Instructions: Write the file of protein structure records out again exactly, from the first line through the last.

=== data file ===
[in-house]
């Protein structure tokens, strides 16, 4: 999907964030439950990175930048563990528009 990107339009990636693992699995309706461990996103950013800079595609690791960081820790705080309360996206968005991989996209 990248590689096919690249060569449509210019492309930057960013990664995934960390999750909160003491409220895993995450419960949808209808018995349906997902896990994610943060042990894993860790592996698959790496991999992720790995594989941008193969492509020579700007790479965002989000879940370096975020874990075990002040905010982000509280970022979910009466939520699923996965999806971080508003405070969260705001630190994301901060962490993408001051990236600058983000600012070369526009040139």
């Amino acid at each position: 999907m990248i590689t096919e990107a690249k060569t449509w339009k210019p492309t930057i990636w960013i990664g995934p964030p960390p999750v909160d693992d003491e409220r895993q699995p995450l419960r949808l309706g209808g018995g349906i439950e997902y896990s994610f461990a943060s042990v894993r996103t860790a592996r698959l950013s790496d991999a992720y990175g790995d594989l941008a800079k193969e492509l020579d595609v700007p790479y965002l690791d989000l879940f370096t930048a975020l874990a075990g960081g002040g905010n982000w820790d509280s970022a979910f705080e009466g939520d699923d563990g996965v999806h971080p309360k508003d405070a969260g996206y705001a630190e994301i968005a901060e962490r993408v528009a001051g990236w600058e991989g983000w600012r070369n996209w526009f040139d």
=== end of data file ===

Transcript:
[in-house]
């Protein structure tokens, strides 16, 4: 999907964030439950990175930048563990528009 990107339009990636693992699995309706461990996103950013800079595609690791960081820790705080309360996206968005991989996209 990248590689096919690249060569449509210019492309930057960013990664995934960390999750909160003491409220895993995450419960949808209808018995349906997902896990994610943060042990894993860790592996698959790496991999992720790995594989941008193969492509020579700007790479965002989000879940370096975020874990075990002040905010982000509280970022979910009466939520699923996965999806971080508003405070969260705001630190994301901060962490993408001051990236600058983000600012070369526009040139």
């Amino acid at each position: 999907m990248i590689t096919e990107a690249k060569t449509w339009k210019p492309t930057i990636w960013i990664g995934p964030p960390p999750v909160d693992d003491e409220r895993q699995p995450l419960r949808l309706g209808g018995g349906i439950e997902y896990s994610f461990a943060s042990v894993r996103t860790a592996r698959l950013s790496d991999a992720y990175g790995d594989l941008a800079k193969e492509l020579d595609v700007p790479y965002l690791d989000l879940f370096t930048a975020l874990a075990g960081g002040g905010n982000w820790d509280s970022a979910f705080e009466g939520d699923d563990g996965v999806h971080p309360k508003d405070a969260g996206y705001a630190e994301i968005a901060e962490r993408v528009a001051g990236w600058e991989g983000w600012r070369n996209w526009f040139d």